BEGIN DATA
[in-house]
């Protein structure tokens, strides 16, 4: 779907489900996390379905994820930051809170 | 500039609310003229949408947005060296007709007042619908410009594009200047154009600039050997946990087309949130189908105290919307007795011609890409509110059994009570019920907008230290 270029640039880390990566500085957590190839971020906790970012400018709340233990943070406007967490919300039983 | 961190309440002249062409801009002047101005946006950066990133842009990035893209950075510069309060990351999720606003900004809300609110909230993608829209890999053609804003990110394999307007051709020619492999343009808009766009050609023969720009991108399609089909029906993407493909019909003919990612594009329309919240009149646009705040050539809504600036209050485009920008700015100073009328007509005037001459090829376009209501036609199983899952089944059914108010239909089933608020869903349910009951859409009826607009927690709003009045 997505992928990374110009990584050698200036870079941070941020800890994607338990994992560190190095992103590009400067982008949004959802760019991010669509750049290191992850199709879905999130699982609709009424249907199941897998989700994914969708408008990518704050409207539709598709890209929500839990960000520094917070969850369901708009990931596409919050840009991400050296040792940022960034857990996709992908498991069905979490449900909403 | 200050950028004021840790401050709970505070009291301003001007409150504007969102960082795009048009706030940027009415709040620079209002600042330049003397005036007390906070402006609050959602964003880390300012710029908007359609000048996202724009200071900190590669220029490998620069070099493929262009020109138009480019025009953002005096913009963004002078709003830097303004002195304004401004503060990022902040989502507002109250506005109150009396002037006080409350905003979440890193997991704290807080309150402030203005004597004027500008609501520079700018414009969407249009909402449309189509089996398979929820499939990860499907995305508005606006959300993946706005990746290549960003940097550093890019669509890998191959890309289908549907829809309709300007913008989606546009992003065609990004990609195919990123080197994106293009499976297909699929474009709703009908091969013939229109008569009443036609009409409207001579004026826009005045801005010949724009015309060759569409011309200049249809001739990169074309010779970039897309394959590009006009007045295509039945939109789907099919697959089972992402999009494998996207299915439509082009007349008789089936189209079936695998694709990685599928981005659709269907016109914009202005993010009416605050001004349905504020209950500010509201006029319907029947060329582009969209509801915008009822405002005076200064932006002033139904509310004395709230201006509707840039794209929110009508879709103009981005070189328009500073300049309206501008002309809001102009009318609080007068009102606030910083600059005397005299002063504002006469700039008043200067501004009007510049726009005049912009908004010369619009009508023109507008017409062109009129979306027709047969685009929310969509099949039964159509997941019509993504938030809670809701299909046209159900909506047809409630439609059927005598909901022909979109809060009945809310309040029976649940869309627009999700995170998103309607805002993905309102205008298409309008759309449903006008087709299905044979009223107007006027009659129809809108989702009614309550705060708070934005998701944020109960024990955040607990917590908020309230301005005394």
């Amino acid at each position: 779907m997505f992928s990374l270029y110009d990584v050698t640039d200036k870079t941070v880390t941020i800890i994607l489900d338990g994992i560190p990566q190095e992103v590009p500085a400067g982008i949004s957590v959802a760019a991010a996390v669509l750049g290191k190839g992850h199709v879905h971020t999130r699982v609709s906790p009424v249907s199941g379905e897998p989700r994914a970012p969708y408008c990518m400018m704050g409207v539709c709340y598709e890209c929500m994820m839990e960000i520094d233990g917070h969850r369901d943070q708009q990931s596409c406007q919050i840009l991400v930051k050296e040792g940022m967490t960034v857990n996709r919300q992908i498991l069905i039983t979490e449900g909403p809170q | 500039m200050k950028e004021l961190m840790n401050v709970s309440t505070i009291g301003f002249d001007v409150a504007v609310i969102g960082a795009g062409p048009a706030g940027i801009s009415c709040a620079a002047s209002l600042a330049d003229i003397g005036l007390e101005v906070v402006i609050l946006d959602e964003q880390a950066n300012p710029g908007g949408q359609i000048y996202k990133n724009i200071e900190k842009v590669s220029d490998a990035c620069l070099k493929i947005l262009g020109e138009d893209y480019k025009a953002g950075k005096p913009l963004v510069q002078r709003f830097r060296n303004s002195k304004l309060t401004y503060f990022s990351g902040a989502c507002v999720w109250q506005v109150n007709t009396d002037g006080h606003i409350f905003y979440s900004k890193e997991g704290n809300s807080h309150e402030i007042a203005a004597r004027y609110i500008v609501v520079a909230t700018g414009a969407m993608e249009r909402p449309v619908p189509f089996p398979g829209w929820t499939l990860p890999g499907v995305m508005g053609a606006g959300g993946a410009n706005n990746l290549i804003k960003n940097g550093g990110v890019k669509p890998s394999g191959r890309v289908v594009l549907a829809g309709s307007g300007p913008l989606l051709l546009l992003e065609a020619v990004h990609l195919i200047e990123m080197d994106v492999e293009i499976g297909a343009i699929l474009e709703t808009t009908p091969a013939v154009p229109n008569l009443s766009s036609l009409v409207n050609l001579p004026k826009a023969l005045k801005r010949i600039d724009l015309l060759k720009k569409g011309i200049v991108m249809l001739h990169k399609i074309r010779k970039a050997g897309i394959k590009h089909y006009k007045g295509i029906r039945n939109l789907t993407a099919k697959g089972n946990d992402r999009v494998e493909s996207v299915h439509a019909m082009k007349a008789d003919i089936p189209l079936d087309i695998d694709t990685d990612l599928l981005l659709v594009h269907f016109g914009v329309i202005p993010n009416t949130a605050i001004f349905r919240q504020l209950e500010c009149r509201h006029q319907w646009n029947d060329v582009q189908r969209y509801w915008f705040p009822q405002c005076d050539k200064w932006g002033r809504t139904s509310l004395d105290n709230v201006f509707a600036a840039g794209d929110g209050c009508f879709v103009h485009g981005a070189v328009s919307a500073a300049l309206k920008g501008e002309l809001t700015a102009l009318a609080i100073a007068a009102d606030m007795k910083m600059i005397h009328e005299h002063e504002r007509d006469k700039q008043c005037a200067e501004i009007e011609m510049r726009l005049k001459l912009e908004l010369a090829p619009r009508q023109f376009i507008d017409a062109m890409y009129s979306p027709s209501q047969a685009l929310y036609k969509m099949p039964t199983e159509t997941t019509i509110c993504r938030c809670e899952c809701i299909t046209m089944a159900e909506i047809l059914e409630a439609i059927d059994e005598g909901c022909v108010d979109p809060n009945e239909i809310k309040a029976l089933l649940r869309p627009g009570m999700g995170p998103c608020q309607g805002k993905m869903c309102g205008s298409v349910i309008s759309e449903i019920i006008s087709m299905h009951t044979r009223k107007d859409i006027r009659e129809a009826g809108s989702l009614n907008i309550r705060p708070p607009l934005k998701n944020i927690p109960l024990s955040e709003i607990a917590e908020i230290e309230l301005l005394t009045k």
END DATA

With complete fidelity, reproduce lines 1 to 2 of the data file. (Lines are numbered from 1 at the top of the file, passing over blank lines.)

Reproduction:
[in-house]
């Protein structure tokens, strides 16, 4: 779907489900996390379905994820930051809170 | 500039609310003229949408947005060296007709007042619908410009594009200047154009600039050997946990087309949130189908105290919307007795011609890409509110059994009570019920907008230290 270029640039880390990566500085957590190839971020906790970012400018709340233990943070406007967490919300039983 | 961190309440002249062409801009002047101005946006950066990133842009990035893209950075510069309060990351999720606003900004809300609110909230993608829209890999053609804003990110394999307007051709020619492999343009808009766009050609023969720009991108399609089909029906993407493909019909003919990612594009329309919240009149646009705040050539809504600036209050485009920008700015100073009328007509005037001459090829376009209501036609199983899952089944059914108010239909089933608020869903349910009951859409009826607009927690709003009045 997505992928990374110009990584050698200036870079941070941020800890994607338990994992560190190095992103590009400067982008949004959802760019991010669509750049290191992850199709879905999130699982609709009424249907199941897998989700994914969708408008990518704050409207539709598709890209929500839990960000520094917070969850369901708009990931596409919050840009991400050296040792940022960034857990996709992908498991069905979490449900909403 | 200050950028004021840790401050709970505070009291301003001007409150504007969102960082795009048009706030940027009415709040620079209002600042330049003397005036007390906070402006609050959602964003880390300012710029908007359609000048996202724009200071900190590669220029490998620069070099493929262009020109138009480019025009953002005096913009963004002078709003830097303004002195304004401004503060990022902040989502507002109250506005109150009396002037006080409350905003979440890193997991704290807080309150402030203005004597004027500008609501520079700018414009969407249009909402449309189509089996398979929820499939990860499907995305508005606006959300993946706005990746290549960003940097550093890019669509890998191959890309289908549907829809309709300007913008989606546009992003065609990004990609195919990123080197994106293009499976297909699929474009709703009908091969013939229109008569009443036609009409409207001579004026826009005045801005010949724009015309060759569409011309200049249809001739990169074309010779970039897309394959590009006009007045295509039945939109789907099919697959089972992402999009494998996207299915439509082009007349008789089936189209079936695998694709990685599928981005659709269907016109914009202005993010009416605050001004349905504020209950500010509201006029319907029947060329582009969209509801915008009822405002005076200064932006002033139904509310004395709230201006509707840039794209929110009508879709103009981005070189328009500073300049309206501008002309809001102009009318609080007068009102606030910083600059005397005299002063504002006469700039008043200067501004009007510049726009005049912009908004010369619009009508023109507008017409062109009129979306027709047969685009929310969509099949039964159509997941019509993504938030809670809701299909046209159900909506047809409630439609059927005598909901022909979109809060009945809310309040029976649940869309627009999700995170998103309607805002993905309102205008298409309008759309449903006008087709299905044979009223107007006027009659129809809108989702009614309550705060708070934005998701944020109960024990955040607990917590908020309230301005005394």